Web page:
As we are reaching the end of the GSoC coding period, I am starting to wrap up the code that I developed this summer.
When reviewing the code implementing the kurtosis standard statistics, I detected some problems on the performance of the analytical solution of the mean kurtosis function.
In this post, I am reporting how I overcome these issues! This post is extremely relevant for whom is interested in knowing the full details of the implementation of kurtosis standard measures.
Problematic performance near to function singularities
As I mention in previous posts, the function to compute the mean kurtosis was implemented according to an analytical solution proposed by
Tabesh et al., 2011. The mathematical formulas of this analytical solution have some singularities, particularly for cases that the diffusion tensor has equal eigenvalues.
To illustrate theses singularities, I am plotting below the diffusion and kurtosis tensors of crossing fiber simulates with different intersection angles. Simulates were preformed based on the modules implemented during the GSoC coding period.

Figure 1  Diffusion tensor (upper panels) and kurtosis tensors (lower panels) for crossing fibers intersecting at different angles (the ground truth fiber direction are shown in red). 
The values of the eigenvalues of the diffusion tensor as function of the intersection angle are shown below.

Figure 2  Diffusion eigenvalues as function of crossing fibers intersection angle. First eigenvalues is plotted in red while the second and third are plotted in green and blue. 
From the figure above, we can detect two problematic cases for the MK analytical solution:
 When intersection angle is zero (i.e. when the two fibers are aligned), the second diffusion eigenvalue is equal to the third eigenvalue.
 When the intersection angle is 90 degrees, the first diffusion eigenvalue is equal to the second eigenvalue.
Based on the work done by Tabesh et al., 2011, these MK estimation singularities can be mathematically revolved by detecting the problematic cases and using specific formulas for each detected situation. In the previous version of my codes, I was detecting the cases that two or three eigenvalues were equal by analysis if their differences were three orders of magnitude larger than system's epslon. For example, to automatically check if the first eigenvalue equals the second eigenvalue, the following lines of code were used:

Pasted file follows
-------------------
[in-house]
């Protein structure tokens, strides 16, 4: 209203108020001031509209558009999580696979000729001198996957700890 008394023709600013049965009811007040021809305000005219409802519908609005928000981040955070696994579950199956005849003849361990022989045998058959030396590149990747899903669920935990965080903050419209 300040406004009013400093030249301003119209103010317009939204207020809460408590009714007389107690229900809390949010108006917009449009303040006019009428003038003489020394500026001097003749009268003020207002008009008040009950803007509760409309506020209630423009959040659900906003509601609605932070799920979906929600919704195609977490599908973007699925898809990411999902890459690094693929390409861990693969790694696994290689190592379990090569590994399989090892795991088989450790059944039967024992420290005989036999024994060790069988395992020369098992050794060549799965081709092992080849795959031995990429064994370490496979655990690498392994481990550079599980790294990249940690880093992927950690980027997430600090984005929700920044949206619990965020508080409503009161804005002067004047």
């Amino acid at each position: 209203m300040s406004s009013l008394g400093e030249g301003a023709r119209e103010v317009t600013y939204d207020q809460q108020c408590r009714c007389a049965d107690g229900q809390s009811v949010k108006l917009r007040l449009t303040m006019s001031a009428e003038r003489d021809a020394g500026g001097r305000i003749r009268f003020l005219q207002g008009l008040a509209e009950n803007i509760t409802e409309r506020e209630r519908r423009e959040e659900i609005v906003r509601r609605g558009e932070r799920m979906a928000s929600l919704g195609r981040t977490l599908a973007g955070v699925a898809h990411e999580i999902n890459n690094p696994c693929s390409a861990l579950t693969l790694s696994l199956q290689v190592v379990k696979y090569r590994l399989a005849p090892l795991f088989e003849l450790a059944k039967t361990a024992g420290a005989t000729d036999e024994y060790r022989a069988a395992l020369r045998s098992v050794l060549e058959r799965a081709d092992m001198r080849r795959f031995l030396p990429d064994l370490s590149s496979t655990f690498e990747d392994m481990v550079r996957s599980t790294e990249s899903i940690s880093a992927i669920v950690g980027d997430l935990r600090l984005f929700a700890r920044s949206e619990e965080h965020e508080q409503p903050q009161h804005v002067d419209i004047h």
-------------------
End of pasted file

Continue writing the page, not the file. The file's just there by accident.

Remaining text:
import numpy as np
er = np.finfo(L1.ravel()[0]).eps * 1e3
cond1 = (abs(L1  L2) < er)
Although, my testing modules were showing that this procedure was successfully solving the singularities for eigenvalue differences three orders of magnitude smaller than the system's epslon, when plotting MK as function of the intersection angle, some unexpected underestimated were present on the regions near to the singularities (see the figures below).

Figure 3  MK values as function of the crossing angle. The blue line shows the MK values estimated from the analytical solution while the red line show the MK values estimated from a numerical method described in previous posts. 

Figure 4  MK values as function of the crossing angle (range between 85 and 90 degrees). The blue line shows the MK values estimated from the analytical solution while the red line show the MK values estimated from a numerical method described in previous posts. This figure was produced for a better visualization of the underestimations still present near to the crossing angle of 90 degrees. 
After some analysis, I noticed that MK underestimations were still present if eigenvalues were not 2% different to each other. Given this, I was able to solve this underestimation by adjusting the criteria of eigenvalue comparison. As example, to compare the first eigenvalue with the second, the following lines of code are now used:
er = 2.5e2 # difference (in %) between two eigenvalues to be considered as different
cond1 = (abs((L1  L2) / L1) > er)
Below, I am showing the new MK estimates as function of the crossing angle, where all underestimations seem to be corrected. Moreover, discontinuities on the limits between the problematic and the nonproblematic eigenvalue regime are relatively small. The most significant differences are now between different MK estimation methods (for details on the difference between these methods revisit
post #9).

Figure 5  Corrected MK values as function of the crossing angle. The blue line shows the MK values estimated from the analytical solution while the red line show the MK values estimated from the numerical method described in previous posts.